In Mills, this Court distinguished Williams, noting that the plaintiffs' claim that the defendant should have ejected the unruly patrons was different than the contention in Williams that the defendant could have prevented the assault by providing armed guards on the premises. The plaintiffs' allegations in Mills were sufficient to support an inference that the defendant had or should have had knowledge about the unruly patrons' presence on the premises. Unlike Williams, where the defendant was asked to provide police protection to the plaintiff, the defendant in Mills was informed of the criminal activity and asked to summon the police or to allow the plaintiffs' companion to summon the police.
In the present case, the circuit court distinguished Mills by noting that the business owner in Mills had or should have had knowledge about the unruly patrons' presence and was in a position to control them. The circuit court apparently reasoned that the business owner in the present case did not have time to react to the assailant's criminal actions. The circuit court focused on the plaintiff's pleading that stated that the assailant "suddenly and without any encouragement, inducement, consent, cause or provocation" entered the restaurant and shot the plaintiff.
We believe that the allegations in the plaintiff's complaint in this case more closely resemble the circumstances in Mills than in Williams. The plaintiff's complaint alleges that the disruptive patrons had been fighting before he entered the business. Plaintiff was then pushed and assaulted while waiting in line. One of the unruly patrons carried a baseball bat. After the assailant left the building, and when the plaintiff began to leave the business, the assailant suddenly returned and shot the plaintiff. The assailant's sudden reentering of the business did not render the entire criminal episode so random and instantaneous that the defendant lacked notice to exercise reasonable care for its patrons. Unlike Williams, where the plaintiff was shot during an armed robbery of the drugstore, the plaintiff's allegations in this case of an ongoing, prolonged disturbance sufficiently support an inference that the defendant knew or should have known about the presence of the unruly patrons on its premises.
We recognize that certain claims in the plaintiff's complaint are so clearly unenforceable as a matter of law that no factual development could justify recovery. For example, the plaintiff alleges that the defendant failed to protect its patrons from criminal conduct that was foreseeable because incidents had occurred near the premises in the past, and that the defendant failed to hire security guards to prevent criminal activity. These claims are inconsistent with the core holding of Williams that merchants are not responsible for maintaining public order or preventing crime. See Scott v Harper Recreation, Inc, 444 Mich. 441, 452, n 16; 506 N.W.2d 857 (1993). However, the plaintiff stated a claim upon which relief could be granted in alleging that the defendant failed to control or eject the unruly patrons and failed to notify the police when it knew or should have known that its patrons were placed in peril.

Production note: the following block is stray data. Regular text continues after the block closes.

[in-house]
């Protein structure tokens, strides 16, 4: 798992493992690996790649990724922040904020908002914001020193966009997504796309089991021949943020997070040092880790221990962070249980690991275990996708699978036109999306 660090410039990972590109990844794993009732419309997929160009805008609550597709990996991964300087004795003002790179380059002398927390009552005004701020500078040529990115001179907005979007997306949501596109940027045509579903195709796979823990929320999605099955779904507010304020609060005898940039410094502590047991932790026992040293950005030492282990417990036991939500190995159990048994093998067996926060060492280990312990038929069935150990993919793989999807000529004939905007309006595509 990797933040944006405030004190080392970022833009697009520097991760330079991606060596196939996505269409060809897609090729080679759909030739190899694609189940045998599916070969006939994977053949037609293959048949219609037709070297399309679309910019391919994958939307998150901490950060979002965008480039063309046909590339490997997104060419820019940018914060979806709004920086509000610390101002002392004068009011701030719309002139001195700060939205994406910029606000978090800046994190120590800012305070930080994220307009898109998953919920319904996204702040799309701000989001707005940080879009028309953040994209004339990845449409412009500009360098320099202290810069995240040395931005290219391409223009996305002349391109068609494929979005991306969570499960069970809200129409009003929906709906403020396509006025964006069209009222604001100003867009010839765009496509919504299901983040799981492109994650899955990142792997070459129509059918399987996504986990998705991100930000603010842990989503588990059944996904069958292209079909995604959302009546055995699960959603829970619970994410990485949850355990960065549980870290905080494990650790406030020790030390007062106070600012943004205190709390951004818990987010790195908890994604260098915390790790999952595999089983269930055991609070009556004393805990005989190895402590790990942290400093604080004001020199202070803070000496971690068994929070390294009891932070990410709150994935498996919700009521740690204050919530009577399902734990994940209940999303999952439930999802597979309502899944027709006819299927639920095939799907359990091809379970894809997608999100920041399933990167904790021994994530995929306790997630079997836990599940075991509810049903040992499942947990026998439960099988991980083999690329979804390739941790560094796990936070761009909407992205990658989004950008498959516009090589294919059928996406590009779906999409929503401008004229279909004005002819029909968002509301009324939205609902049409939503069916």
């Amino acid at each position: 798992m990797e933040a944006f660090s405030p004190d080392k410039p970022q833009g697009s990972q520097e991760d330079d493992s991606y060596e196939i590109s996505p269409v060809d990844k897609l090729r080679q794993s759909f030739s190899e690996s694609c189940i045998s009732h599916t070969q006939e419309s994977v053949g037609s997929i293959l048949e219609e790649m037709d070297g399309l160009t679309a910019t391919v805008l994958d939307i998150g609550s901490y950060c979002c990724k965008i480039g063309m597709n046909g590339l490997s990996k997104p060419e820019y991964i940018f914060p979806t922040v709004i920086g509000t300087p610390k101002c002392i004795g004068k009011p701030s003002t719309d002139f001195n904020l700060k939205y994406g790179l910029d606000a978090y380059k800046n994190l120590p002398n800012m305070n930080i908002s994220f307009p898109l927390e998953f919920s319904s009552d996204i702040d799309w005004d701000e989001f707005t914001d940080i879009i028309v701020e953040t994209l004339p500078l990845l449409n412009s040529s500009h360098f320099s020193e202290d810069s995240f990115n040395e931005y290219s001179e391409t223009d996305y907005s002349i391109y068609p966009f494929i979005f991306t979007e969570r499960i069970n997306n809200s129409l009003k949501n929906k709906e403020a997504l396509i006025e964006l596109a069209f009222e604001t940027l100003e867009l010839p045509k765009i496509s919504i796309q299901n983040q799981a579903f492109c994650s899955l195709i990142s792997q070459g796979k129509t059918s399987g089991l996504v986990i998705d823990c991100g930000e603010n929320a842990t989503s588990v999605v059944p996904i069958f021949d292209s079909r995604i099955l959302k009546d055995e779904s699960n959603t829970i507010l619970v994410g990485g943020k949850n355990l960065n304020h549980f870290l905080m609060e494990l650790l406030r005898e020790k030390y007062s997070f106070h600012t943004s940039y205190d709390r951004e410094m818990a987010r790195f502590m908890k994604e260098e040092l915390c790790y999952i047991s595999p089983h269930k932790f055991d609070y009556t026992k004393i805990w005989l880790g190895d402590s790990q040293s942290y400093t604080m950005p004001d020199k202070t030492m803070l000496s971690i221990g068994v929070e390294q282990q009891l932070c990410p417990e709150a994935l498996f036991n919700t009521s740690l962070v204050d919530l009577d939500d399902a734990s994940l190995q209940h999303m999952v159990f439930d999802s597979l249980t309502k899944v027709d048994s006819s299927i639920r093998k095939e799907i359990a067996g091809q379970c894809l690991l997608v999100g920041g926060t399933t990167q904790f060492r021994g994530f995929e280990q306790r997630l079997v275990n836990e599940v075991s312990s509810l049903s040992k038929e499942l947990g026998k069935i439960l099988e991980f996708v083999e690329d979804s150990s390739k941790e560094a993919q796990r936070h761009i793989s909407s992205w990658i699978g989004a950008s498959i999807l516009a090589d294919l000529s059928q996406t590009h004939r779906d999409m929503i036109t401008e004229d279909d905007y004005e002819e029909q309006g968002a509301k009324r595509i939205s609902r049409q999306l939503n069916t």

Next, we find that the trial court abused its discretion in denying the plaintiff's motion to amend his complaint. The circuit court denied the motion to amend because the plaintiff inappropriately attached it to his motion for reconsideration, and MCR 2.119(F)(2) precluded the defendant from responding to the motion for reconsideration. However, MCR 2.119(F)(2) provides that there is to be no response to the motion or oral argument unless the court otherwise directs. The court should have given the plaintiff an opportunity to amend his complaint, and the defendant a chance to respond, because summary disposition was granted on the basis that the plaintiff failed to state a claim upon which relief could be granted. MCR 2.116(I)(5). Leave to amend shall be freely given when justice so requires. MCR 2.118(A)(2). Plaintiff's attempt to amend his complaint was not futile because he attempted to disprove with documentary evidence the court's conclusion that the criminal activity was too sudden for the defendant to know about the unruly patrons' presence.
Reversed and remanded for further proceedings. We do not retain jurisdiction.